Category: Popular Music

Music for Nothing?

musicMusicians the world over (maybe even more than other artistic people like authors or painters) have become outraged that their music be “worth” something. That with all the hard work involved being a songwriter and/or artists, they aren’t earning back enough to pay their bills and make a nice life, and perhaps music just isn’t even worth doing?

The 20th century brought recorded music via the phonograph, album, and CD. These made billions of dollars for musicians and record companies for just over 100 years. But now that the internet has brought music to the world through cheap and free streaming, music folk are screaming that they aren’t getting paid enough.

This is particularly true of those who were part of the insanely profitable music industry of the latter 20th century. But is money the only reason we make music? Is that the determining factor if we even go to the trouble to make it or not?

I just read an article where Roger Daltrey of the Who said they weren’t going to make a new album because it wouldn’t make any money.

“We’ve talked about it, but it’s not going to be easy. There’s no record industry anymore. Why would I make a record? I would have to pay to make a record. There’s no royalties so I can’t see that ever happening. There’s no record business. How do you get the money to make the records? I don’t know. I’m certainly not going to pay money to give my music away free. I can’t afford to do that. I’ve got other things I could waste the money on.” – Roger Daltrey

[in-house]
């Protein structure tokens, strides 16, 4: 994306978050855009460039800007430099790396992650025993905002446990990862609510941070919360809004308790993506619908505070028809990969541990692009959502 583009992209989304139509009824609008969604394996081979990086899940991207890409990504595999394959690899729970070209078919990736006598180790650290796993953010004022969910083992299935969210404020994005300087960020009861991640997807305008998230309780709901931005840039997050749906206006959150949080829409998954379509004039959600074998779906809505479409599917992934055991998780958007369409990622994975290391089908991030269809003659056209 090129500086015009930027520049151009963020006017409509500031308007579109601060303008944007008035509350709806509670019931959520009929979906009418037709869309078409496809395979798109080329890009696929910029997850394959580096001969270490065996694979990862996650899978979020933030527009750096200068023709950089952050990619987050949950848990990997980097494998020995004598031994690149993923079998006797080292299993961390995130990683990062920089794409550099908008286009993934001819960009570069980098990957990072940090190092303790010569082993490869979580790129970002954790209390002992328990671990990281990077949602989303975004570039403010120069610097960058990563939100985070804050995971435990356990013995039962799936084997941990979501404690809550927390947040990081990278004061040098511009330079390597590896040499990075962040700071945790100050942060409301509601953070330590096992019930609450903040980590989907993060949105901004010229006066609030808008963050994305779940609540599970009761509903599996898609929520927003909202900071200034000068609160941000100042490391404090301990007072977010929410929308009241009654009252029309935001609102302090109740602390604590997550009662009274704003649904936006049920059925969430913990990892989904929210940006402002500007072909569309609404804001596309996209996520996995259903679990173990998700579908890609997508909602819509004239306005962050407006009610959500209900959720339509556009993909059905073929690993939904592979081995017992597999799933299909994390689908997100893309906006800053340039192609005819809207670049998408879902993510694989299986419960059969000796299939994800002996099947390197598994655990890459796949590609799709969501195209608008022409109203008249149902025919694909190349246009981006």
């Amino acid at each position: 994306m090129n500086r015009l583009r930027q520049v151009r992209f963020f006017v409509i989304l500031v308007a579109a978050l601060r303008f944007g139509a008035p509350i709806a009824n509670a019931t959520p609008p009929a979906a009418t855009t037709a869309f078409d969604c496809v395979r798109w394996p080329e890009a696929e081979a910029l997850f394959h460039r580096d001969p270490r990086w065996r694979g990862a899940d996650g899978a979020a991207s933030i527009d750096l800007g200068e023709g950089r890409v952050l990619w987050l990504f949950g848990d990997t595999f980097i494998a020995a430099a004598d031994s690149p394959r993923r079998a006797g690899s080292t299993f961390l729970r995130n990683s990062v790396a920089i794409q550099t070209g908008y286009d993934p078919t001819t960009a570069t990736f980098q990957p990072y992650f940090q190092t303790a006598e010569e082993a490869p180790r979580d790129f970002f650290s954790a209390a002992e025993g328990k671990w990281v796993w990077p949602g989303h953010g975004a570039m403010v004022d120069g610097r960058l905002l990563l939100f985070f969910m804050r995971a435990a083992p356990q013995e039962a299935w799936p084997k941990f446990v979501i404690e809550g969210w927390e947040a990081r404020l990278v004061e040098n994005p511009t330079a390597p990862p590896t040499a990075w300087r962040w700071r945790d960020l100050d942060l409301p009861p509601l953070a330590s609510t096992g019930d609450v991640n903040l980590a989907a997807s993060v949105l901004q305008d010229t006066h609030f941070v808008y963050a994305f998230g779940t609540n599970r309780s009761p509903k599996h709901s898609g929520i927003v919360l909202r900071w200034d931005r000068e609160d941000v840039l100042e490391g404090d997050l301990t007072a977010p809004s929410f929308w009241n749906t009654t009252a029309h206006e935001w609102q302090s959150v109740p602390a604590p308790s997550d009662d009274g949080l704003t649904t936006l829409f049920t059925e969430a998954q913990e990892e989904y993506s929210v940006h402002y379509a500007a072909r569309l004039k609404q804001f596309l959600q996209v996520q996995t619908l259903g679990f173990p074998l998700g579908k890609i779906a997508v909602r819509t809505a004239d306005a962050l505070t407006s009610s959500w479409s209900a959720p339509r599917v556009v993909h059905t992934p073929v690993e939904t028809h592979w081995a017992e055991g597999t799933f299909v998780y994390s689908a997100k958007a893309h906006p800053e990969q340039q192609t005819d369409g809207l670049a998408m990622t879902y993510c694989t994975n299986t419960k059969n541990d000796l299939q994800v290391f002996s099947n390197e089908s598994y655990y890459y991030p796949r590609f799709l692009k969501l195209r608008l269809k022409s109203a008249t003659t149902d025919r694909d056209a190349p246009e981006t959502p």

Then maybe you should indeed waste your money on other things, Roger. I’m sure you have enough. Perhaps your music isn’t important enough if you’re only making it for financial gain.

To me that says, you don’t want people to hear an artistic statement or even go to the trouble of making music if you don’t see good money from it. That’s just sad.

That kind of thinking goes against not just art, but why God gave us our talents in the first place. He didn’t say, “Here are talents to use and share with the world…but only if YouTube and Spotify pay well!”

“Music is the universal language of mankind.” ― Henry Wadsworth Longfellow

I believe our talents are our voice and our gift to the world. Everyone deserves, maybe even needs, to hear our songs even if they only get to listen once or come across it in a Facebook feed.